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To Charles Fleetwood, Esq.

Dear Sir, — The bearer has stayed long enough with us to save you the trouble of reading an account of me in my own scribbling: a longer stay I could not prevail with him for, though his company was a great refreshment to me. Both you and your whole family, in all their occasions and circumstances, are daily in my thoughts; and when I am enabled to pray, I make mention of you all without ceasing. I find you and I are much in complaining. For my part I must say, And is there not a cause? So much deadness, so much unspirituality, so much weakness in faith, coldness in love, instability in holy meditations, as I find in myself, is cause sufficient of complaints. But is there not cause also of thanksgiving and joy in the Lord? Are there not reasons for them? When I begin to think of them, I am overwhelmed; they are great, they are glorious, they are inexpressible. Shall I now invite you to this great duty of rejoicing more in the Lord? Pray for me, that I may do so; for the near approach of my dissolution calls for it earnestly. My heart has done with this world, even in the best and most desirable of its refreshments. If the joy of the Lord be not now strength unto it, it will fail. But I must have done. Unless God be pleased to affect some person or persons with a deep sense of our declining condition, of the temptations and dangers of the day, filling them with compassion for the souls of men, making them fervent in spirit in their work, it will go but ill with us. It may be these thoughts spring from causeless fears, it may be none amongst us has an evil, a barren heart but myself: but bear with me in this my folly; I cannot lay down these thoughts until I die; nor do I mention them at present as though I should CXIXnot esteem it a great mercy to have so able a supply as Mr C., but I am groaning after deliverance; and being near the centre, do hope I feel the drawing of the love of Christ with more earnestness than formerly: but my naughty heart is backward in these compliances. My affectionate service to Sir John Hartopp, and his lady, and to the rest of your family, when God shall return them unto you. — I am, dear sir, yours most affectionately in everlasting bonds,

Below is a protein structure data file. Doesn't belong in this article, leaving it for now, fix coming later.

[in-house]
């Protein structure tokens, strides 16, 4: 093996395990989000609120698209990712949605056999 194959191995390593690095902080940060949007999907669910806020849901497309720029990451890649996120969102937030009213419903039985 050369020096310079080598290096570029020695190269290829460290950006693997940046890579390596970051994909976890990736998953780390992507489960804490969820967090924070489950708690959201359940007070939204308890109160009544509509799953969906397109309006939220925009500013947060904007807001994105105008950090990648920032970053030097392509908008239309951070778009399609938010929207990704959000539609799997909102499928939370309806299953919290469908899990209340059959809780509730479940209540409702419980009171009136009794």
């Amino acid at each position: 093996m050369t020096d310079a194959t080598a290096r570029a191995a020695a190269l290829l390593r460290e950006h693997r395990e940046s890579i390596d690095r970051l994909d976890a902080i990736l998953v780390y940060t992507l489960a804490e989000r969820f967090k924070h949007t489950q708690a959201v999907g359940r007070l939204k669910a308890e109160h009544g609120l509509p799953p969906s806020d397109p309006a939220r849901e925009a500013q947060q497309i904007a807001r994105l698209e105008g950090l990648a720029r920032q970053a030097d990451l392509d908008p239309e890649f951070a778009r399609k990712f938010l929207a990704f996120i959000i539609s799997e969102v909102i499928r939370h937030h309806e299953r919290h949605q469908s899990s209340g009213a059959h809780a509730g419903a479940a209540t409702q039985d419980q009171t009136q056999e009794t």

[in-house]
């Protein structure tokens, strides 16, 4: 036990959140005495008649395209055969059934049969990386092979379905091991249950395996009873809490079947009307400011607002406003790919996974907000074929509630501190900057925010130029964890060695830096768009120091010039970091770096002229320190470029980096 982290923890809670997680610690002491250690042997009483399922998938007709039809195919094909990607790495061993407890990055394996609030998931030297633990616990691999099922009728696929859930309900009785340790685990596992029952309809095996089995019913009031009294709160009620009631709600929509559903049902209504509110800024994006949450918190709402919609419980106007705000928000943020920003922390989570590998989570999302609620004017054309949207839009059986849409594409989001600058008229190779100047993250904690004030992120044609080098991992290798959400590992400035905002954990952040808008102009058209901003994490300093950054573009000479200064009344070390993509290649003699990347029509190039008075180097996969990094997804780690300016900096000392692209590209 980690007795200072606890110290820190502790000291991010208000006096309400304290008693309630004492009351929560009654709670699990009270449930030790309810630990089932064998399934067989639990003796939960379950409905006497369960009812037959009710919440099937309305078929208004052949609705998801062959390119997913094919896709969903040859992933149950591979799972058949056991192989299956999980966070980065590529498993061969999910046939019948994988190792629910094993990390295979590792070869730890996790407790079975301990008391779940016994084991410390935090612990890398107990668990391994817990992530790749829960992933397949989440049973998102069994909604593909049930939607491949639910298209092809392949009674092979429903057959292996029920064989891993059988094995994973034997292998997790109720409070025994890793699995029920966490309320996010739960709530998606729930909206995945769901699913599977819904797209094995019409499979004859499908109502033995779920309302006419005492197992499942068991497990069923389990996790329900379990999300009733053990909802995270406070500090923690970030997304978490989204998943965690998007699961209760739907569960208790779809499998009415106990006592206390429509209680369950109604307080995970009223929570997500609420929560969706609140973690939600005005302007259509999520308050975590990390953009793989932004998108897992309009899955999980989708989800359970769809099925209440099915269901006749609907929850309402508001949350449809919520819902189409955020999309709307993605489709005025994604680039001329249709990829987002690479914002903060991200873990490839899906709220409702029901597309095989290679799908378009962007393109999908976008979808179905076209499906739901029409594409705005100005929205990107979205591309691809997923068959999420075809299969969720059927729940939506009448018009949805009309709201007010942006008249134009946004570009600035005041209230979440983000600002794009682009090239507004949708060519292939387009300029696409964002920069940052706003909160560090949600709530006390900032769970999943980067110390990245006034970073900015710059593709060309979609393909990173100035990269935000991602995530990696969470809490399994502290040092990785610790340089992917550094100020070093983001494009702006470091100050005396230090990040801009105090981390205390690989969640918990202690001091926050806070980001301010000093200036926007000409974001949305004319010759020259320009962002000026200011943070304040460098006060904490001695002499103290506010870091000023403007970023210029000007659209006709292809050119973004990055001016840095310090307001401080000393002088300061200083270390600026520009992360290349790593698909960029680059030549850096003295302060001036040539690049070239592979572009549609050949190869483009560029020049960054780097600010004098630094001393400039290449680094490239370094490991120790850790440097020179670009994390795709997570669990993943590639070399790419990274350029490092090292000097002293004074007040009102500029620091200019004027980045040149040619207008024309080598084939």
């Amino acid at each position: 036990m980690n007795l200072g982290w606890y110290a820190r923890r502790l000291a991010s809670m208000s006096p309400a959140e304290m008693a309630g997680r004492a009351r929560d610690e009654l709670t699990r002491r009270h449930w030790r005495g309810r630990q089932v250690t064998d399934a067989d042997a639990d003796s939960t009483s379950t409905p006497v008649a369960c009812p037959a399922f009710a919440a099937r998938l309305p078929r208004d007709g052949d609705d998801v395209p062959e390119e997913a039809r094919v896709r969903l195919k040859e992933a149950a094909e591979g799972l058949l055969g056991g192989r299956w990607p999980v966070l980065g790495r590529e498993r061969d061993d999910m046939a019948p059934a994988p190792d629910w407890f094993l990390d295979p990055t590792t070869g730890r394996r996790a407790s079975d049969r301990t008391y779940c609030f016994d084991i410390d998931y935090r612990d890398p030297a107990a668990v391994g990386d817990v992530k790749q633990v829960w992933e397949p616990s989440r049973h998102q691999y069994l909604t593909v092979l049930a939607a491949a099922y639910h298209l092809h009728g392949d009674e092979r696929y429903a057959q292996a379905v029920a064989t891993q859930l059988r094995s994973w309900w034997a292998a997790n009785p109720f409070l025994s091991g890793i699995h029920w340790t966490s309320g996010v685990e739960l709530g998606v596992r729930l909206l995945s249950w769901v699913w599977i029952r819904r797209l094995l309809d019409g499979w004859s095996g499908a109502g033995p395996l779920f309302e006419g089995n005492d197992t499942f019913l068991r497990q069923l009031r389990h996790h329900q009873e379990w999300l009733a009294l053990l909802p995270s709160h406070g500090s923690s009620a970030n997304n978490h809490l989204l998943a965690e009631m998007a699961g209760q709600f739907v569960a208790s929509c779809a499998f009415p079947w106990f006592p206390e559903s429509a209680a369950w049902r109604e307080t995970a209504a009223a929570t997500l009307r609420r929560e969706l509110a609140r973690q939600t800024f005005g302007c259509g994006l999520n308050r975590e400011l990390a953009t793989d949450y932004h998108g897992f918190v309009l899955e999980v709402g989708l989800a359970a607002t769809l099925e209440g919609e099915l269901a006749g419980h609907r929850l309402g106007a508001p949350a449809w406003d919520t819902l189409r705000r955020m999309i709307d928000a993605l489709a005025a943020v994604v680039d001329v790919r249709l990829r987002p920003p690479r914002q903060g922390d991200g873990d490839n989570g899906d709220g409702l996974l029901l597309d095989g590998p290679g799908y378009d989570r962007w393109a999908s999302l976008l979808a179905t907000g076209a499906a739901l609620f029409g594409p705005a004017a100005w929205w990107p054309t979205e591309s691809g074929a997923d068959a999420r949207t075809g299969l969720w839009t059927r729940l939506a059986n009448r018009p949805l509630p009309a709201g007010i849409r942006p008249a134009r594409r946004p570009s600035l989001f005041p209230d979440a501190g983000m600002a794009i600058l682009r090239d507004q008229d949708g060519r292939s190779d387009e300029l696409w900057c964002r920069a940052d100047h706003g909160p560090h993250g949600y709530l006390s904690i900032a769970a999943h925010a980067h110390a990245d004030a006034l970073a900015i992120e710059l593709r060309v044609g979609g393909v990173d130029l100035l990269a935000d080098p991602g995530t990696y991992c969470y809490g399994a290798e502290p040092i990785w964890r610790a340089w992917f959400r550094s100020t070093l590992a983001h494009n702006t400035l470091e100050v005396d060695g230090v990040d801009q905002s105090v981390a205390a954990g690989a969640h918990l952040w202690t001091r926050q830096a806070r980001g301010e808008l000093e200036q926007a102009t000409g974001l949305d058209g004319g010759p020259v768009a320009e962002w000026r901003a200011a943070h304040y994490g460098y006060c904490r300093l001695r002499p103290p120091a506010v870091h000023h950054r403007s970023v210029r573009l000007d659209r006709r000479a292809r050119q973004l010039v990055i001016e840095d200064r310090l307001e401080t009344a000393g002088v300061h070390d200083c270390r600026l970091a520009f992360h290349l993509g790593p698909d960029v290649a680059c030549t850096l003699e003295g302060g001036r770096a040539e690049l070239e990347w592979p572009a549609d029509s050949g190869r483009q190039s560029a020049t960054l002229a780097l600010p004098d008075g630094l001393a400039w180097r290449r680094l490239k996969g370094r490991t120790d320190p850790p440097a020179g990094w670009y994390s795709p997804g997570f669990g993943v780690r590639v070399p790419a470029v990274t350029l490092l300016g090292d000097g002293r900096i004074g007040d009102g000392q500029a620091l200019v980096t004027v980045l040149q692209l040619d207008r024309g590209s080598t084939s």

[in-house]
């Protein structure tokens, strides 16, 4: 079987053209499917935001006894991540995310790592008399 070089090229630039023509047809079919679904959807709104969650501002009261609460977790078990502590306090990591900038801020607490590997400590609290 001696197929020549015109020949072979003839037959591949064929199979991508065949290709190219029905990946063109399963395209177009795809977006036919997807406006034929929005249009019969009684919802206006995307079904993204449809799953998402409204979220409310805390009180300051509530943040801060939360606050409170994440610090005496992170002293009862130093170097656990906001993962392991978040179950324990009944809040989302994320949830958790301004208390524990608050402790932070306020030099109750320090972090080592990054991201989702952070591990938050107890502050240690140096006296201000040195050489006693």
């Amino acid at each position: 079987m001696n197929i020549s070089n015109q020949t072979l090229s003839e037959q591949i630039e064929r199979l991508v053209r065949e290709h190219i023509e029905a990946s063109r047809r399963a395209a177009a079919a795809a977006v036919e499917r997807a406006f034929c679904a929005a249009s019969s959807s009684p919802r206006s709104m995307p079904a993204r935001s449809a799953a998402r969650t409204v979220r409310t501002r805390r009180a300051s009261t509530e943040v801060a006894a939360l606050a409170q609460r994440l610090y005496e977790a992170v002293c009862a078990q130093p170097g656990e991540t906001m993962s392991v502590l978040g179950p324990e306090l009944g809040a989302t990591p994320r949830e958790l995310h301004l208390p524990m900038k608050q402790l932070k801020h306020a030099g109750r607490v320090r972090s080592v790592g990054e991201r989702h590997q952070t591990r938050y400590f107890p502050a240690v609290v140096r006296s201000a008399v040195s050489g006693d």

J. Owen.

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